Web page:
Axil— I agree with you about the buggy-whip technology suggested for the NASA space reactor. My agreement stems from concerns with the potential for nuclear accidents (not unlike concern about nuclear reactors in space considered in the 1950’s and 60’s) which effected dismissal of their use in the current space program. The reactor design has not changed much since then IMHO.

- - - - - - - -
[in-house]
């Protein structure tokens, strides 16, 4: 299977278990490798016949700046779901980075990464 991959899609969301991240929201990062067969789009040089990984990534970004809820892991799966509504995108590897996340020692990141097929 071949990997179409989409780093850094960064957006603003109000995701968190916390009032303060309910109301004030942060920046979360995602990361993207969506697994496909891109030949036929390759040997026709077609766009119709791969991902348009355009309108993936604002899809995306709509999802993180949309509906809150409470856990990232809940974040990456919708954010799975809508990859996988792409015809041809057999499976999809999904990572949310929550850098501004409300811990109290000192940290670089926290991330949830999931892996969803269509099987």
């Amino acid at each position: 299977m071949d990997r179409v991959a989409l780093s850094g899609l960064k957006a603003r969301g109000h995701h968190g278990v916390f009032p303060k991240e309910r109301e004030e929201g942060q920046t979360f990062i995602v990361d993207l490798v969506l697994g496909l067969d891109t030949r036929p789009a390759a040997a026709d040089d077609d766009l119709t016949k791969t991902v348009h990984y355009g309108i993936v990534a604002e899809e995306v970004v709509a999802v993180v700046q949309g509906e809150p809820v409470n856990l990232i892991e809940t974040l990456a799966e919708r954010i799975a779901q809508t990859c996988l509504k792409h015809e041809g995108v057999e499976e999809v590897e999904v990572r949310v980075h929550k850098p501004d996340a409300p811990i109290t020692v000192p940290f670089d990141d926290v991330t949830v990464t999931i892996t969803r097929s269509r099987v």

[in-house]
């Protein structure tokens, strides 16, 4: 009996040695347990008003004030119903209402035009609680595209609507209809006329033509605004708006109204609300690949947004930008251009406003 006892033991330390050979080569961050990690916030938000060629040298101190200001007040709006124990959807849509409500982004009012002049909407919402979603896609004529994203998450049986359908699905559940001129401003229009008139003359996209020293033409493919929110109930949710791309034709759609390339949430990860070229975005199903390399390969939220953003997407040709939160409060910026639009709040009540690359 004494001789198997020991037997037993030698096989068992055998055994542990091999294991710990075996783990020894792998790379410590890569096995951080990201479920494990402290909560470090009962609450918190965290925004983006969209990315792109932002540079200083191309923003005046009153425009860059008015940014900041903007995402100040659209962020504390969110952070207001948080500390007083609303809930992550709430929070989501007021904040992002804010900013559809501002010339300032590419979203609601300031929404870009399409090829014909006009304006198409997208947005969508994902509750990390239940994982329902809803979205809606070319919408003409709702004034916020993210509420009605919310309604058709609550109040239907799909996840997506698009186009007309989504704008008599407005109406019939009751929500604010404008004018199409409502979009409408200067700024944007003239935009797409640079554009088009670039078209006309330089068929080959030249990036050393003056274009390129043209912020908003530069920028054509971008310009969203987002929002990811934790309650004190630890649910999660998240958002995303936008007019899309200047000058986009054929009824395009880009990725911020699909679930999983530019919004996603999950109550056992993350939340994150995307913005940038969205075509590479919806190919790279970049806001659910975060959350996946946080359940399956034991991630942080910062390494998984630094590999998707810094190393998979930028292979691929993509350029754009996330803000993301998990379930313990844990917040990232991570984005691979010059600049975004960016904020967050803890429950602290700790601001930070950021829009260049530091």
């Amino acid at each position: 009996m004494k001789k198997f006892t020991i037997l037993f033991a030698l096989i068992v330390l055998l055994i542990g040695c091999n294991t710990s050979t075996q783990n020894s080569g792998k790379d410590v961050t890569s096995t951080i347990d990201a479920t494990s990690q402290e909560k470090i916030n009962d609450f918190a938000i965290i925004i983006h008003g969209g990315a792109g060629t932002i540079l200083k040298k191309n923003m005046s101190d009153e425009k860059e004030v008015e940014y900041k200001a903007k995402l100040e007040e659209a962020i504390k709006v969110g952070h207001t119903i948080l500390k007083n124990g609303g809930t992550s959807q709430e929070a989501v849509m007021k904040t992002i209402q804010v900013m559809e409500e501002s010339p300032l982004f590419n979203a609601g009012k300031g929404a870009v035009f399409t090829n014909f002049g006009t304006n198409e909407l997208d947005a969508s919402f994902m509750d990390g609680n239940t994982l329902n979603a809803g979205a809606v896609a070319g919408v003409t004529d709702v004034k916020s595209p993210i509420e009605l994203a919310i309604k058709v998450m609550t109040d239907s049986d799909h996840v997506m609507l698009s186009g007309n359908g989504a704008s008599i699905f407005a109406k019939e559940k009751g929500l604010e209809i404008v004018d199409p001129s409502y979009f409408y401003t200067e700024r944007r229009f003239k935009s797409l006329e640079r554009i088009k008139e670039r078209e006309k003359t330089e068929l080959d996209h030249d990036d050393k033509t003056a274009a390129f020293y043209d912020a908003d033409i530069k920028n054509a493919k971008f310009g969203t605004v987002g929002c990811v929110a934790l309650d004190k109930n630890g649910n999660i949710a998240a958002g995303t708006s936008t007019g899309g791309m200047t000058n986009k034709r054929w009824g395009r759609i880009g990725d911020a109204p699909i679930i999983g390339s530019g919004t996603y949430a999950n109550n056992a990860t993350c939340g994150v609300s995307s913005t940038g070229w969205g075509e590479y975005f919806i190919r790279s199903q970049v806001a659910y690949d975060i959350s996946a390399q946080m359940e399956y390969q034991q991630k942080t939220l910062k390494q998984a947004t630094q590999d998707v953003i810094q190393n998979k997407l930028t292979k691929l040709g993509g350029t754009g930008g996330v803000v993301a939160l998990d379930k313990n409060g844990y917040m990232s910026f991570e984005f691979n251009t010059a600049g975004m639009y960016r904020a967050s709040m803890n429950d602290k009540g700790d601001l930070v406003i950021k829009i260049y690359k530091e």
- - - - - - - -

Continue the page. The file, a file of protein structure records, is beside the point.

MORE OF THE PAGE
A comparison of the various SNAP reactor designs with the current design would be instructive. The following link addresses some of the features of the Kilopower reactor: Ahttp://permalink.lanl.gov/object/tr?what=info:lanl-repo/lareport/LA-UR-14-23402xil— Its lack of references is an obvious characteristic of an abridged report. Table 2 of the design report seems to indicate that a fresh “warm” reactor is critical with a K-eff of about 1.0118 with control rod in and the Be reflectors properly positioned. It does not indicate the K-eff for super criticality which by fast neutrons and probably would cause an explosive reaction. It does indicate a positive temperature coefficient and makes one wonder at what temperature super criticality occurs? IMHO the analysis should evaluate and describe conditions for super criticality as well as the following enumerated issues: 1. Consider linking the KiloPower reactor to the existing thermo-electric system used by space probes current to eliminate the Pu-238 heat source. 1. Make a reactor design with a negative temperature coefficient over the entire range of temperatures possible. 1. Consider other high temperature uranium alloys of tungsten, tantalum, zirconium, niobium and their combinations, as well as the molybdenum so achieve better thermal neutron flux at higher temperatures and hence more margin to fuel failure. 1. Run creep test for years rather than months to evaluate fuel swelling and failure. 1. Consider better fuel poisons than boron, for example Hf. Use poison good for epi-thermal and fast neutrons to improve margins to super critical conditions. 1. Provide a reference to the actual risk assessment used to evaluate nuclear accidents on and around earth and at potential landing sites and/or end-of-life probe disposition. Bob Cook From: Axil Axil<mailto:janap...@gmail.com> Sent: Thursday, November 16, 2017 10:52 AM To: vortex-l<mailto:email@example.com> Subject: [Vo]:Electrical power conversion for LENR Before NASA wastes too much of their precious R&D on buggy wip technology, it is time for the Quark to take center stage in powering space exploration and settlement. Replacing the fission heat source in Kilopower is a no brainer. Safety Certification is obviously not required for this technology and the R&D resources of NASA can be used to jumpstart the LENR reactor home use business when a LENR Kilopower based product is eventually configured. Rossi should get some NASA engineers over to his demo.Once they see the Quark in action, they will configure Kilopower property with a LENR heat source. https://www.youtube.com/watch?time_continue=55&v=DcdfMcjUy_U https://tec.grc.nasa.gov/rps/stirling-research-lab/advanced-stirling-convertor/ NASA's new sterling heat convertor for is a highly efficient, low mass, reliable power convertor for future Radioisotope Power Systems (RPS) (38% greater than 80 W output power), low mass (1.3 kg), hermetic sealing. [ASC-E2.jpg] [ASC-layout.jpg] [Four-ASC-1-convertors.jpg]